Asteroid “photobombed” Hubble observations

The presented image was published by the Hubble Mission support team. It shows a section of the sky in the constellation Virgo. The center of the image is dominated by the galaxy UGC 7983.

Irregular dwarf galaxy UGC 7983. Source: ESA/Hubble & NASA, R. Tully

UGC 7983 is located at a distance of 30 million light-years from Earth. It is much smaller than the Milky Way and, unlike our galaxy, does not have any ordered structure. Astronomers call such objects irregular dwarf galaxies. It was believed that the early galaxies that appeared immediately after the Big Bang resembled UGC 7983.

A number of other objects can also be seen in the Hubble photo. Most of them are more distant background galaxies and have characteristic spiral and elliptical shapes. But a few years are much closer and represent the stars of our Milky Way. They can be identified by the characteristic diffraction rays.

Also in the picture is an object that is located in the Solar system. We are talking about a small asteroid that left its mark in the upper left corner of the image. You can pay attention that it consists of four separate multi-colored stripes separated by small gaps. They correspond to the four separate exposures required to obtain the photograph. The ruptures occurred during the filter change inside the ACS camera installed on board the Hubble.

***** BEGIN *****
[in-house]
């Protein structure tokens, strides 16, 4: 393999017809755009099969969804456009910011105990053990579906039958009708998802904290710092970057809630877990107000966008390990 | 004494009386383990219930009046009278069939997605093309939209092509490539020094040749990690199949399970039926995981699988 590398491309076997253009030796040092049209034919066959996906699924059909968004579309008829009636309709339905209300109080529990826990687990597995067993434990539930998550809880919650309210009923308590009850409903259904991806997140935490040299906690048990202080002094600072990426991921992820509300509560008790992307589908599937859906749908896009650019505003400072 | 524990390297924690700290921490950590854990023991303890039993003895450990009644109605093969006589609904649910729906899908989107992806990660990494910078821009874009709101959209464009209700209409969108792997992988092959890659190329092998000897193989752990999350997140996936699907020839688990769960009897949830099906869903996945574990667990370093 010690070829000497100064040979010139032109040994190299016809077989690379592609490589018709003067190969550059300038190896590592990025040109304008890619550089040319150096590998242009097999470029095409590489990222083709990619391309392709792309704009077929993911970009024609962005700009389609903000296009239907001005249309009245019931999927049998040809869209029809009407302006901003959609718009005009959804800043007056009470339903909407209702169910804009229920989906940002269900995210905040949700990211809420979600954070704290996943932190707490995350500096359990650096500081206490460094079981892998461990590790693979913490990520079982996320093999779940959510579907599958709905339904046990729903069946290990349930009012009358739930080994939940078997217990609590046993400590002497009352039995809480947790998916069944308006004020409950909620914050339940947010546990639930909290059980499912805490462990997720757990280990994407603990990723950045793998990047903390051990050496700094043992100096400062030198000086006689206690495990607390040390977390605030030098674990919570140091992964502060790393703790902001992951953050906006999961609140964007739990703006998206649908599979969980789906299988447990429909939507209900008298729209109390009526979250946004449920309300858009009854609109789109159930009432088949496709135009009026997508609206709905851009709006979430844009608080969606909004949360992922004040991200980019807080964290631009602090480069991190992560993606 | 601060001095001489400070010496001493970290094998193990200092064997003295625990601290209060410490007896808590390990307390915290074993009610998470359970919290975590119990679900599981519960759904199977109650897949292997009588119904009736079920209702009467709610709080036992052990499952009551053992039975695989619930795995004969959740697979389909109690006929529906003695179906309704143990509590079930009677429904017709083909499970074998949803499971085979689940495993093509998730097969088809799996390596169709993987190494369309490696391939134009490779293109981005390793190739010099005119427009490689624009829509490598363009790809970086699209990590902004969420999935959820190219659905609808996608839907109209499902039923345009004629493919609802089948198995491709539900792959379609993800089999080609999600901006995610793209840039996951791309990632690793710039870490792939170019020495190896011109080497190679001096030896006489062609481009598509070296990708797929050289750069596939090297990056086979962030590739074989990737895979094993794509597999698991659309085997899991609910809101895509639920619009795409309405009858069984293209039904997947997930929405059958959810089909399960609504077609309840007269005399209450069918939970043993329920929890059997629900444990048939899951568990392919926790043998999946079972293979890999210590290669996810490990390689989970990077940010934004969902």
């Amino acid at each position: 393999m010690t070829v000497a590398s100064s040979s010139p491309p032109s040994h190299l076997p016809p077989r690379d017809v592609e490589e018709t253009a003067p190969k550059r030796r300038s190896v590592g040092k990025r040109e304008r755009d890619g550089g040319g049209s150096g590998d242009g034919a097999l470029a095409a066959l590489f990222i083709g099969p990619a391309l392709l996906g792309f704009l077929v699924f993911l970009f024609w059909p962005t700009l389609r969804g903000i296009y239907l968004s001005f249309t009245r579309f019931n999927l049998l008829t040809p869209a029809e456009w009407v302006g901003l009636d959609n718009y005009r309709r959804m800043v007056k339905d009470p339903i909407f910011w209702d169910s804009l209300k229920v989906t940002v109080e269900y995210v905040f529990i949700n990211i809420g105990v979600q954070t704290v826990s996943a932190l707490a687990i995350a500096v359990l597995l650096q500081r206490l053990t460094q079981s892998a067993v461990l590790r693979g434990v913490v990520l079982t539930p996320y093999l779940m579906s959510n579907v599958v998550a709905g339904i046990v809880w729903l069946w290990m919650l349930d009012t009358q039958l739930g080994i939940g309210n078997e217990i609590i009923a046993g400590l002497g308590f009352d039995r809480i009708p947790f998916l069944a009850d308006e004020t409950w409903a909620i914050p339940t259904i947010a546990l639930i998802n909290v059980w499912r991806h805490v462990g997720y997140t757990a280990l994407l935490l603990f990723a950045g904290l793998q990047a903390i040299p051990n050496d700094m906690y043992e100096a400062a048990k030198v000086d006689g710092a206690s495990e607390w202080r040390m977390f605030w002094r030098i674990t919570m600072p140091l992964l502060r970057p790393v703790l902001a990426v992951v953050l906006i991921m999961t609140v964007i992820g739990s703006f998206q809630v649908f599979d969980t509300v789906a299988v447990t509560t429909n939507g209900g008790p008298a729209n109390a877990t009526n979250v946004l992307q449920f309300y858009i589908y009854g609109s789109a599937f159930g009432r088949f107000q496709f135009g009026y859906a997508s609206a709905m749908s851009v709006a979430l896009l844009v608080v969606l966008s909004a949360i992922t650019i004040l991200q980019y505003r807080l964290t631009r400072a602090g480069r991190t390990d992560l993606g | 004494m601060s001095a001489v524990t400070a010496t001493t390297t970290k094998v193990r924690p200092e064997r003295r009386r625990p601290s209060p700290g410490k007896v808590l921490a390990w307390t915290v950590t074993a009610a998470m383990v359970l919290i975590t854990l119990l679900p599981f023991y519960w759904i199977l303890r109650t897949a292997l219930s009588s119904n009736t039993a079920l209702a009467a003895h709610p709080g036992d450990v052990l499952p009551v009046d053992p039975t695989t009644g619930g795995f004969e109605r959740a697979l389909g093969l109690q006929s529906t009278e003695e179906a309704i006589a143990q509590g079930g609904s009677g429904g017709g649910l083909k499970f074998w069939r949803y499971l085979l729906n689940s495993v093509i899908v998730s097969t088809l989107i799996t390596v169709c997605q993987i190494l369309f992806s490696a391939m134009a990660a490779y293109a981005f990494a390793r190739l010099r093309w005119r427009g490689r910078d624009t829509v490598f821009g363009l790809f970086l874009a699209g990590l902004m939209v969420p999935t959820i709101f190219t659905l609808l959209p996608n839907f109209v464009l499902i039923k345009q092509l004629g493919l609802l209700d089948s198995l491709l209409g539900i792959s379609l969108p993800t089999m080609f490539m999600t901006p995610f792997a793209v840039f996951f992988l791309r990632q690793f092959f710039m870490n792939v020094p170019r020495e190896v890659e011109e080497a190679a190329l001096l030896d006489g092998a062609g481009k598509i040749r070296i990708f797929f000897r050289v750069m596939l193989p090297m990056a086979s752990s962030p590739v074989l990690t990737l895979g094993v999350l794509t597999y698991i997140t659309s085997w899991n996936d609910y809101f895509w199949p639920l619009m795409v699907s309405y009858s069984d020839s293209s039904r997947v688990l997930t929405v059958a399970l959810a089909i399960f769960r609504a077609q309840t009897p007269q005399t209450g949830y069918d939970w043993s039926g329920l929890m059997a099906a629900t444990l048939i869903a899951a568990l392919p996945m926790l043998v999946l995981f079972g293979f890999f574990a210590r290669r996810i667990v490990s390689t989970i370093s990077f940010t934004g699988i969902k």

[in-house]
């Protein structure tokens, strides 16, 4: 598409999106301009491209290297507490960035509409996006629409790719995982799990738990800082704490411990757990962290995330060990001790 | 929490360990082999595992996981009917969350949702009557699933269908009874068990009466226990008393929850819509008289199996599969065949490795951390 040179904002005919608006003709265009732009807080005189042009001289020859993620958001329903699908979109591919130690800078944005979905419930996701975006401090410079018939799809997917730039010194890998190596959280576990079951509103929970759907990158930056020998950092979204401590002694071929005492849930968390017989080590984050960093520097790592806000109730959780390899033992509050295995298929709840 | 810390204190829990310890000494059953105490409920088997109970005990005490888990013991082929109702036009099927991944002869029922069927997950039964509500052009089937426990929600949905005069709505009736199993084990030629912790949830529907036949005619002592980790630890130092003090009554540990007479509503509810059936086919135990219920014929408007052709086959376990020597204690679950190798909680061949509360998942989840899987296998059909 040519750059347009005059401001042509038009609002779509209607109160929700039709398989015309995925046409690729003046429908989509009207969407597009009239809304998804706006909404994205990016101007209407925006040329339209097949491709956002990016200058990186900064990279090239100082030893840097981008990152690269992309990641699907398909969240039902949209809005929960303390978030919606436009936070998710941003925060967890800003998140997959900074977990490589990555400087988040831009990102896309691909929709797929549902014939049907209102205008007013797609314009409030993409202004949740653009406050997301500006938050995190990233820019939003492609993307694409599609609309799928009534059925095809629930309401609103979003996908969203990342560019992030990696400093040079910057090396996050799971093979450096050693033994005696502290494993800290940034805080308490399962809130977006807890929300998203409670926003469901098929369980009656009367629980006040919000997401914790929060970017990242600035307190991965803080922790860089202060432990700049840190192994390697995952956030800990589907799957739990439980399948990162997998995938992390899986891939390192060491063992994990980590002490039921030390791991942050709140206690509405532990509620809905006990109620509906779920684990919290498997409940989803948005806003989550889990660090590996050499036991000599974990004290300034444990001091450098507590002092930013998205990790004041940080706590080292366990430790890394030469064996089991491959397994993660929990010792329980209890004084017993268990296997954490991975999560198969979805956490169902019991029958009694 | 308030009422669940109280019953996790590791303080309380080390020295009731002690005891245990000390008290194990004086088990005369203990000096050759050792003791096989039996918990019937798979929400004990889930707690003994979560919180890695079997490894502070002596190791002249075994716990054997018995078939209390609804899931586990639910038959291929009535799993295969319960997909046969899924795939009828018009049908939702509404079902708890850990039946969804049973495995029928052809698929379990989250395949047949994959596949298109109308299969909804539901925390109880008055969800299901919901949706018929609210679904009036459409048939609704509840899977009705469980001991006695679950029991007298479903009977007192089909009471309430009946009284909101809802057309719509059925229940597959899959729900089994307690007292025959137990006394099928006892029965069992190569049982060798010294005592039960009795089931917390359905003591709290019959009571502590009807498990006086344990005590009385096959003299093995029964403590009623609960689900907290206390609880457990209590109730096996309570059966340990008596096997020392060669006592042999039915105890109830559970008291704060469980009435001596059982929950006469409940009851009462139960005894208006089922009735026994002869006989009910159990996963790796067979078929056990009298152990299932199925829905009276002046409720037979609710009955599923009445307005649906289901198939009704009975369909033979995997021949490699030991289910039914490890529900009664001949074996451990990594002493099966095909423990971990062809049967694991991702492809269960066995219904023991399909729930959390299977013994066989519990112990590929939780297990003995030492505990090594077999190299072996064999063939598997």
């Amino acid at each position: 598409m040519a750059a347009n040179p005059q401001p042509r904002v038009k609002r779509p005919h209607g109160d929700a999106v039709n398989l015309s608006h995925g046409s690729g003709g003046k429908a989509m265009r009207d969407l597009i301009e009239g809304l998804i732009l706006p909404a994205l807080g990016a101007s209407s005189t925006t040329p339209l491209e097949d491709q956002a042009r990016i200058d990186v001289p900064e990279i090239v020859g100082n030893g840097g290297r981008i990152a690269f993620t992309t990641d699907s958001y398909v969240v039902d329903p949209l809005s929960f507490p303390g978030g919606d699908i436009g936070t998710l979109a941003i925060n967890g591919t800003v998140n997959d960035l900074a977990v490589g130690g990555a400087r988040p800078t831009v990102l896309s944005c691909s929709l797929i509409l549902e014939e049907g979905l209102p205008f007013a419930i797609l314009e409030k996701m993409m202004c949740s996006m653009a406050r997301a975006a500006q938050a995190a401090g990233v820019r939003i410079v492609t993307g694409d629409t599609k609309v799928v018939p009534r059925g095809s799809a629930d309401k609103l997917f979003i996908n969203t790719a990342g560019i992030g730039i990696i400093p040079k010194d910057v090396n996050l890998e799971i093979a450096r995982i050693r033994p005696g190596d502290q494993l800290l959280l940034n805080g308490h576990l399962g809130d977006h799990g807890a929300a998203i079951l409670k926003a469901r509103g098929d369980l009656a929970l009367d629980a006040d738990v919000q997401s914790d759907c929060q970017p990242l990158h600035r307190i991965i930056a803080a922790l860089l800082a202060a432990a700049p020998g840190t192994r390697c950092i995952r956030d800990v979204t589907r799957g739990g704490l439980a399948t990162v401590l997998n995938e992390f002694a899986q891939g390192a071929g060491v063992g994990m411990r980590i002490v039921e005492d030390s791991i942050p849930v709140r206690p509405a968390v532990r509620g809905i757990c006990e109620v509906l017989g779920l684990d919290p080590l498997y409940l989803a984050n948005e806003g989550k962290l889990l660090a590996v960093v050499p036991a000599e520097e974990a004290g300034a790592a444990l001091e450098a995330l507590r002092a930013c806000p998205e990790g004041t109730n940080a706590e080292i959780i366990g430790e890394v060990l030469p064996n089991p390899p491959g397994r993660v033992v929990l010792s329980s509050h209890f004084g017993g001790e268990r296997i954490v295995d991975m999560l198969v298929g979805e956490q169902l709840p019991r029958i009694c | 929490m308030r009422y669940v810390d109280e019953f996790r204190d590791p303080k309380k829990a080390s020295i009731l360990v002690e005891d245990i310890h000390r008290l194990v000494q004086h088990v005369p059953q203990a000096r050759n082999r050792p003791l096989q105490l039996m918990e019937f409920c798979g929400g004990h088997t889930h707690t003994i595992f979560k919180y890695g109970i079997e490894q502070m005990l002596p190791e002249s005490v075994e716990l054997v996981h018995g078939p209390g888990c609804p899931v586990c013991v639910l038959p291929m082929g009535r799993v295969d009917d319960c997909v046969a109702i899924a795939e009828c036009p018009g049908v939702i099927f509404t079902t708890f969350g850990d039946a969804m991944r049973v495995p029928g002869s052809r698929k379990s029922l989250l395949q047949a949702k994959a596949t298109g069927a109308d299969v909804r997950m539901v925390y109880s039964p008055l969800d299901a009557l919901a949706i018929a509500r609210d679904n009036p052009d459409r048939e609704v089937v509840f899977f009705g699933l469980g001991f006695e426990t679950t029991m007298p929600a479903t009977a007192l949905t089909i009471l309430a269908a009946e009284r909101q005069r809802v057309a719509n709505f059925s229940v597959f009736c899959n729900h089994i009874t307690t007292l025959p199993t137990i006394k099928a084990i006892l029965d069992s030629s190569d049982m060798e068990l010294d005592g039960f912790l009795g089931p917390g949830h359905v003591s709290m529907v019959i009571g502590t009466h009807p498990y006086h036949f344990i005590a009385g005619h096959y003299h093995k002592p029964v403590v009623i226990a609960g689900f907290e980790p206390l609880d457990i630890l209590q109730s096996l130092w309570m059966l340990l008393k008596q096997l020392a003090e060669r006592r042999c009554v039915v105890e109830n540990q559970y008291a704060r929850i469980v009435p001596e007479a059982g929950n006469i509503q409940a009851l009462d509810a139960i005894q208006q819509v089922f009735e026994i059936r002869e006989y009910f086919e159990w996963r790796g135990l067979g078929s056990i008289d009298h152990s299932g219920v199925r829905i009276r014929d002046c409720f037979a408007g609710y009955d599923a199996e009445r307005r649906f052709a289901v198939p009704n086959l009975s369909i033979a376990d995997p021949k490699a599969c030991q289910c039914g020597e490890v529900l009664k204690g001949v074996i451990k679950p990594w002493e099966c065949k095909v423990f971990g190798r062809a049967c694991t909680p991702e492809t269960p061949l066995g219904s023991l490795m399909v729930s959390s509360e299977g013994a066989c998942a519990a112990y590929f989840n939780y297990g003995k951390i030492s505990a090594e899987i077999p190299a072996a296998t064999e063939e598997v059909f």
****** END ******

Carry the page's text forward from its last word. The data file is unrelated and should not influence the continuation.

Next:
The image of UGC 7983 was taken as part of a project aimed at photographing the surroundings of the Milky Way. It is performed during short breaks when engineers deploy Hubble to aim it at another object.

Earlier we talked about how NASA asked commercial space companies to save Hubble.

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